Children and Youth

COLUMN: SBC Suicide Rate Relatively Low, But Still Has Great Impact

Marty Richman, county resident and citizen journalist, researches suicide and finds that San Benito County has a very low rate. His column provides statistics and some helpful information.

Suicide, especially among the young and healthy, is a serious problem whether you see it as personal tragedy, a waste of human resources, the result of emotional instability/depression, or a combination of all those and more.  The toll left on friends and family is significant.

California has a low suicide rate compared to the U.S. and San Benito County has among the lowest rate in the state, but it still happens.

Ages 15-24 years should be the prime of life, but in 2015 the second leading cause of death for that age group, exceeded only by accidents, was suicide.

Suicide was also the fourth ranked cause of death (13,883) for ages 25-44 years in 2015, almost twice the number that died from homicides. Some deaths classified as accidental may actually have been suicides, although no one knows the exact number.

Fortunately, both California and San Benito County have relatively low suicide rates when compared to the nation as a whole.  According to data from U.S. Centers for Disease Control and Prevention (CDC), California (10.48 suicides per 100,000 population) was among the 12 states with the lowest suicide rates, unadjusted for age, in the nation between 2008 and 2014. The suicide rate in San Benito County during that same period was 6.87 per 100,000, which was among the lowest in the state among counties with statistically significant populations.

The county Sheriff/Coroner reported three cases of suicide in 2016, all males, and four cases in 2017, two males and two females.  Ages ranged from 16 years old to 81 years.  From those figures it appears that the county suicide rate remains significantly better than both the state rate and the national average of 12.63 per 100,000 population.

Analysis of data lags incidents by several years, but alcohol, anti-depressants, and opiates – including heroin and prescription pain killers – were present in from 20 percent to 33 percent of the national cases in 2010.  Males take their own lives, primarily with firearms, at nearly four times the rate of females and represent 75 percent of all suicides.  Poisoning is the most common method of suicide for females.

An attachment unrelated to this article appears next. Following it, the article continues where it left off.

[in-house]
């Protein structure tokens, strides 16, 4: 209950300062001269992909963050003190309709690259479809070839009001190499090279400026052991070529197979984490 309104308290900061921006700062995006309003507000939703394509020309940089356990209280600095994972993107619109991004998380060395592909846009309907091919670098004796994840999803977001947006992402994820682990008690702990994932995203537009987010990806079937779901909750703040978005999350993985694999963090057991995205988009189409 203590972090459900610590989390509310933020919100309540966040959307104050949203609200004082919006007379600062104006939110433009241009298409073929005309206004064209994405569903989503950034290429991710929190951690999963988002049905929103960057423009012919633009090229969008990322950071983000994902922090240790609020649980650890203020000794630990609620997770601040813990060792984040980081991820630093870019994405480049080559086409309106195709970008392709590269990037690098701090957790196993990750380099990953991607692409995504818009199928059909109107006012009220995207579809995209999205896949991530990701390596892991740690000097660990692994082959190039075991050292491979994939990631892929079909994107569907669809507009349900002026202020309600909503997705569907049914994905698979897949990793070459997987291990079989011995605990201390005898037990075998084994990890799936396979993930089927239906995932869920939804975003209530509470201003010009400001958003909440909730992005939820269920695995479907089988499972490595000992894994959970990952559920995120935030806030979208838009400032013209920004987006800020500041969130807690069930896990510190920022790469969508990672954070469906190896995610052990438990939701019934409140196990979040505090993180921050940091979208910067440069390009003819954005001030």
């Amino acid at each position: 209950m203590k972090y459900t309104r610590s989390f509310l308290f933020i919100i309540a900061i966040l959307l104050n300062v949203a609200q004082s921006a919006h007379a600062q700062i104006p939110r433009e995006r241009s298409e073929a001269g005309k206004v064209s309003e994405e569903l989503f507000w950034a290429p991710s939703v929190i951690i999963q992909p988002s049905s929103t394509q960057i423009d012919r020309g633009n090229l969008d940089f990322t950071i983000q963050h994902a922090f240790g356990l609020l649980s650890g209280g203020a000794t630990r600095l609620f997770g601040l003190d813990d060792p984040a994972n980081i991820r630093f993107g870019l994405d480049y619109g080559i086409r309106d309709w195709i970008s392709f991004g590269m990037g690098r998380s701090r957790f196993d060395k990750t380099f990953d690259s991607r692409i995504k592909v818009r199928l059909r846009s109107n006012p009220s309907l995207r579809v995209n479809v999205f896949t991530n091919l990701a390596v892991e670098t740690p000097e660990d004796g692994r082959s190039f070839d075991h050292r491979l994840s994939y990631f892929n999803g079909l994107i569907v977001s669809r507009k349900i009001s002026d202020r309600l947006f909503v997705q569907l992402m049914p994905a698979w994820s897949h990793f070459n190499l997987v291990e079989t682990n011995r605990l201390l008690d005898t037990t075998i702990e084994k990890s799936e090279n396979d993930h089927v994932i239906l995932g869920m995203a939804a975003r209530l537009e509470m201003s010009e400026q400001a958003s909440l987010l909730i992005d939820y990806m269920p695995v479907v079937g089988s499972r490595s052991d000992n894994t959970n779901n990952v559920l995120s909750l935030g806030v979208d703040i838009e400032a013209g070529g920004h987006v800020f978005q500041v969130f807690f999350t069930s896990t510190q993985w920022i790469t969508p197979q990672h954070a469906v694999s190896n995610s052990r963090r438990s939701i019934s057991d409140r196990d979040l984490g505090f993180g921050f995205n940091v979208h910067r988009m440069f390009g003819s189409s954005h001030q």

Suicide warning signs aren’t always obvious; some people make their intentions clear, while others keep suicidal thoughts and feelings secret, says the Mayo Clinic.  Warning signs can be found in a BenitoLink article about the suicide of a local teen a year ago, https://benitolinkcom.wpengine.com/teens-suicide-prompts-call-awareness

“Suicidal thinking doesn’t get better on its own — so get help” sums up professional advice.

To view Center for Disease Control Map and specific state rates –  https://www.cdc.gov/nchs/pressroom/sosmap/suicide.htm

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Marty Richman

Born and raised in Brooklyn, NY, Marty (Martin G.) spent his teen years in northern New Jersey. He served more than 22 years on active military duty, mostly in Europe, and is a retired U.S. Army Chief Warrant Officer 4, Nuclear Weapons Technical Officer. Marty then worked 25 years in various engineering and management positions in the electronics and energetic materials industries supporting the communications, computer, aerospace, defense and automotive sectors. He is a graduate, summa cum laude, from The College of Hard Knocks, among his numerous awards and accomplishments. He was a regular weekly Op/Ed columnist and feature writer for The Hollister Free Lance for seven years and a member of its editorial board for five years. Marty is a frequent commentator and contributor to BenitoLink on a wide variety of local, state, national and international subjects.   Marty was elected to represent the City of Hollister District 4 on the City Council in November, 2018. Marty and his wife, Joyce, have been residents of Hollister since 1996.